Well, what happened to the great debate? No, I'm not talking about the debate over where to bury the rotting corpse of Anna Nicole Smith or the real reason Britney Spears shaved her head. I'm talking about the Great Congressional Iraq Debate of 2007.
We were told that the Grand Old War Party thwarted the Iraq debate in the Senate. Not just once, but twice. But, between the debates that the Senate did not have, those who watch C-SPAN all day were treated to what was billed as a debate in the House. About 400 elected representatives were given several minutes each to "debate" the Iraq War.
In the grand tradition of mob rule democracy, the People's House debated. Or did they? If debate consists of the recitation of talking points, then America did witness a debate. Assuming debate consists of deliberation and discussion where opponents answer the questions raised by each respective side, then there was no debate - there was only a great number of short speeches.
Let's pretend that what the House engaged in for three days was a debate. Was this the debate we were promised? To answer this question, we will have to revisit a period of history from long ago. We will have to go back to a place in time extending far beyond the memory of most Americans.
Long ago, there was an election where the big issue was the Iraq War. This election was held long before Imperial President Bush formulated his Surge Plan to win the Iraq War. At the time of this election, November 2006, a majority of voters turned Congress over to the Democrats. It was implied that these Democrats, like most Americans, wanted an end to the Iraq War.
The issue being debated before the election was whether American troops should pull out of Iraq and how this could best be accomplished. This was the bait. After the election, Bush promised a new Iraq plan. Many presumed this might be based on the unipartisan bipartisan plan put together by the Iraq Study Group. Instead, Bush unveiled his Surge Plan - an escalation of the war. Then the debate shifted away from whether to withdraw troops to whether to send more troops. This was the switch.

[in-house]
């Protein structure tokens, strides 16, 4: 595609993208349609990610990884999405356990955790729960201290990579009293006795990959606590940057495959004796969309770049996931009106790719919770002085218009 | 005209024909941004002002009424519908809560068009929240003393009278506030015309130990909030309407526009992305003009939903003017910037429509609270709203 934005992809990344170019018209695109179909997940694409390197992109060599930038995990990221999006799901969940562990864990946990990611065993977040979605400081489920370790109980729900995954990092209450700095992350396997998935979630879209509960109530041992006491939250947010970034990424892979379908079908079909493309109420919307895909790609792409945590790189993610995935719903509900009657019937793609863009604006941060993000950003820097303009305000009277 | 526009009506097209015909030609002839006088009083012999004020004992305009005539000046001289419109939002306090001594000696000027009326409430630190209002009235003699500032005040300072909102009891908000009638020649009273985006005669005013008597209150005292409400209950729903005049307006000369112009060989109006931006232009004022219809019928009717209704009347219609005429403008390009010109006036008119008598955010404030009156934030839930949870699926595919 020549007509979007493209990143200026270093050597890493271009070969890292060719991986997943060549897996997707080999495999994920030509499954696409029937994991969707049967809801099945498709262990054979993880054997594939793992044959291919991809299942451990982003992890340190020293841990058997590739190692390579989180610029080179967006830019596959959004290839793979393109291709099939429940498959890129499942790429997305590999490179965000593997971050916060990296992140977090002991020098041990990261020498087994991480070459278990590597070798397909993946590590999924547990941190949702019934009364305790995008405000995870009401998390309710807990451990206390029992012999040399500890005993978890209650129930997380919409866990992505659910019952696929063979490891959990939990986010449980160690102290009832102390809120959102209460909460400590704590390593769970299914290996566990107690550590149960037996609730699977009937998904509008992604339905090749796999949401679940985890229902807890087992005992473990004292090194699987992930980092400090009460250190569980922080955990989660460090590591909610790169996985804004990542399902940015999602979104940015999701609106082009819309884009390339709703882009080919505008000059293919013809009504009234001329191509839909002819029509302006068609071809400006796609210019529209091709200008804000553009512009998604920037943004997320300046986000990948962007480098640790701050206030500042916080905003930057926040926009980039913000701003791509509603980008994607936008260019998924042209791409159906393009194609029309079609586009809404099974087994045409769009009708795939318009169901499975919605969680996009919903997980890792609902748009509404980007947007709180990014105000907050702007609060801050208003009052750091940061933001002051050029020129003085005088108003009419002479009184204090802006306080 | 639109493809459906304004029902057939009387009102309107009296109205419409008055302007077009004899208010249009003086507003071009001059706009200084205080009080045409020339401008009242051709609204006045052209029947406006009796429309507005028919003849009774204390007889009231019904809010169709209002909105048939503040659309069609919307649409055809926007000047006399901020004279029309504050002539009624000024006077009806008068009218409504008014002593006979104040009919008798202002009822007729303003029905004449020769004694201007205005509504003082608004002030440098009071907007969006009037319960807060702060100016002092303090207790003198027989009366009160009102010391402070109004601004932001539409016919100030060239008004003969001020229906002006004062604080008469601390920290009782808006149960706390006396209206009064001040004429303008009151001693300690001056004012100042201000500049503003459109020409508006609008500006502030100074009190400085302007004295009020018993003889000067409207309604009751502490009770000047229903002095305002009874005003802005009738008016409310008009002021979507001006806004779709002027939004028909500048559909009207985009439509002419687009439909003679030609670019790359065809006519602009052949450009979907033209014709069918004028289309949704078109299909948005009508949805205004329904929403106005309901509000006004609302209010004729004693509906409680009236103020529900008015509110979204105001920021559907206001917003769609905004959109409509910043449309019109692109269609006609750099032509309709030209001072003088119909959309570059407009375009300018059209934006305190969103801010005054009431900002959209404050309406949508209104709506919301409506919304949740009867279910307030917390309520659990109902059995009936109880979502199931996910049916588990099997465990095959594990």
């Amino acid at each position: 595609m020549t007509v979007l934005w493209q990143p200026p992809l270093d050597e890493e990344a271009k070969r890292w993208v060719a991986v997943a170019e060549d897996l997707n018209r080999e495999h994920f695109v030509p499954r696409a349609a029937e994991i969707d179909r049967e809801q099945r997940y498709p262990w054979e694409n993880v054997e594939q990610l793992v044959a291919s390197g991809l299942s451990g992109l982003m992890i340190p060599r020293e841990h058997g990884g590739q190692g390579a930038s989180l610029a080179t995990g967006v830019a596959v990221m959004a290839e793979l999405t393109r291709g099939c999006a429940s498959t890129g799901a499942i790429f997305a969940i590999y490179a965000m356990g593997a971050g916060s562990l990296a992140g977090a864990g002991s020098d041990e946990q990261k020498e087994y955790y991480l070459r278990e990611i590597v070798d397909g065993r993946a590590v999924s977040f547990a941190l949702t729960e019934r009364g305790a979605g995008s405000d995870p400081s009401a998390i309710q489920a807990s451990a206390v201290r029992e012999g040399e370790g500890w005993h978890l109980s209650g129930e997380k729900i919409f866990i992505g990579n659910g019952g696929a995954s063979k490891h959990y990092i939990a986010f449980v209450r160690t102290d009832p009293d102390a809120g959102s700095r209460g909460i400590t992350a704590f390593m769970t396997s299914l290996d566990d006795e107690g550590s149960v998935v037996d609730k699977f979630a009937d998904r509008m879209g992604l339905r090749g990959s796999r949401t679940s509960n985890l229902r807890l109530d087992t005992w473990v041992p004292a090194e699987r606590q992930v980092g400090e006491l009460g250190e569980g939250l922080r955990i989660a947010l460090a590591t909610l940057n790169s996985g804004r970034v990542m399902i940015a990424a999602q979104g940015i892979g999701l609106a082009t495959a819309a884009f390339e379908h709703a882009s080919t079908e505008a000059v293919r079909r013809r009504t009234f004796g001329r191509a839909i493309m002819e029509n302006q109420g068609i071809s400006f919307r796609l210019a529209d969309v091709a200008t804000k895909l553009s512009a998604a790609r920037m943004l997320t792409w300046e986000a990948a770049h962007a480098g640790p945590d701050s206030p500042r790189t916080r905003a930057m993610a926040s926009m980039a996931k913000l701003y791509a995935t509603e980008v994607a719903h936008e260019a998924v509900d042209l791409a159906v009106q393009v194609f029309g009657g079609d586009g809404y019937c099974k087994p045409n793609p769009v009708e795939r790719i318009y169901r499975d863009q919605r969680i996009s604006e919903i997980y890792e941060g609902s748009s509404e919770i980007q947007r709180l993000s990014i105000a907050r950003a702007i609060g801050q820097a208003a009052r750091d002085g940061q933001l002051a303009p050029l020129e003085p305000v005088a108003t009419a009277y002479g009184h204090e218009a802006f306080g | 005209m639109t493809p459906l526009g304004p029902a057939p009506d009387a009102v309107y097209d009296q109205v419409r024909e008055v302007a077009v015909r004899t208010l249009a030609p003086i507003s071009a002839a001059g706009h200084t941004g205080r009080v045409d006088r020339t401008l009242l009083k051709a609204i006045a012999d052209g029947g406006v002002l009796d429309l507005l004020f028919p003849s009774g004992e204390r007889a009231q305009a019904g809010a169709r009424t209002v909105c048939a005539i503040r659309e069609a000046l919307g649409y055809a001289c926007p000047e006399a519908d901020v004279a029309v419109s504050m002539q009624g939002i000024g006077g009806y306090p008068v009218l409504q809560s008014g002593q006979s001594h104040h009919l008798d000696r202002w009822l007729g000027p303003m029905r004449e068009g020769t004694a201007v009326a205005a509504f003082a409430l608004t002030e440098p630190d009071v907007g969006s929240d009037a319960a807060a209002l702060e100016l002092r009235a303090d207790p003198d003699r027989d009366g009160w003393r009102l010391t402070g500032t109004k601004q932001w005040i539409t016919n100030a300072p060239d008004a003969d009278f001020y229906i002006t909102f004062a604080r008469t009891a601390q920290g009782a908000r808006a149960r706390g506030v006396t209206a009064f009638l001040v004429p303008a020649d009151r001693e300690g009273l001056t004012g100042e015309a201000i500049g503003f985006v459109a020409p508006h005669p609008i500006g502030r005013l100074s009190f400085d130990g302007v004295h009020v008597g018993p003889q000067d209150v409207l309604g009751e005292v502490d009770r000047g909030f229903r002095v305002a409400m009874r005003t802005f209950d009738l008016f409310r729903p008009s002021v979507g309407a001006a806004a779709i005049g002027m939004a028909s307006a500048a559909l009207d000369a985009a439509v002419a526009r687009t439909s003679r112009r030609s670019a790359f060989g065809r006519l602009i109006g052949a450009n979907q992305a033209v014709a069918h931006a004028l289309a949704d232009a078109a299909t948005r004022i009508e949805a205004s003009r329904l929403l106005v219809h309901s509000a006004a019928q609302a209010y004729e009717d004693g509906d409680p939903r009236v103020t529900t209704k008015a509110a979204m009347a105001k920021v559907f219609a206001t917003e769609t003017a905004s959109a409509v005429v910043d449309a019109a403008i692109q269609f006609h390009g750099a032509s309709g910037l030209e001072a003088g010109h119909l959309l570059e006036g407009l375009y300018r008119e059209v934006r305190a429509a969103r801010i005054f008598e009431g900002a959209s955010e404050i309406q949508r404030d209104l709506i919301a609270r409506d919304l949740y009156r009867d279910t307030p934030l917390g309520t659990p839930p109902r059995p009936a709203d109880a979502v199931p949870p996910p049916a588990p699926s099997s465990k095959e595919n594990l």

Suddenly, the Democrats (who presumably wanted to pull troops out of Iraq) adopted Bush's former strategy of staying the course and maintaining the status quo in Iraq. The hapless and naive Democrats who were so easily tricked into supporting a war they didn't want were fooled again into supporting the stay the course strategy. Or, did we witness a surprise ending to yet another melodrama in the political theater of the absurd?
I suppose in this go-along-to-get-along world of raging moderate extremists that crave conformity, it could be argued that there was indeed a great debate over the Iraq issue. It could be said that only a cynical anti-government radical would even suggest that some kind of bait and swith debate took place. To those who hold these notions, I would politely suggest that they keep their heads firmly in their asses while burning their voter registration cards. These fools are a danger to us all and themselves.
What cannot be argued is that there has been a debate over whether or not America should be an empire or a republic. The obvious debate that should have taken place after 9/11 has been silenced. That debate should address whether America should continue as an interventionist warfare state or whether America sould adopt a foreign policy of nonintervention (known as isolationism to neoliberals, neoconservatives, and war profiteers).
America will continue to provoke terrorist attacks and become involved in quagmires such as Afghanistan and Iraq until Americans rid themselves of interventionist leaders who are willing to resort to death and destruction in order to undertake their experiments in "democracy". It seems to me that if an honest debate was held between those who favor peace, prosperity, and freedom and those who favor war, massive debt, and authoritarianism, the former would win - slam dunk.
This article contributed by Tom Blanton of Richmond, Virginia.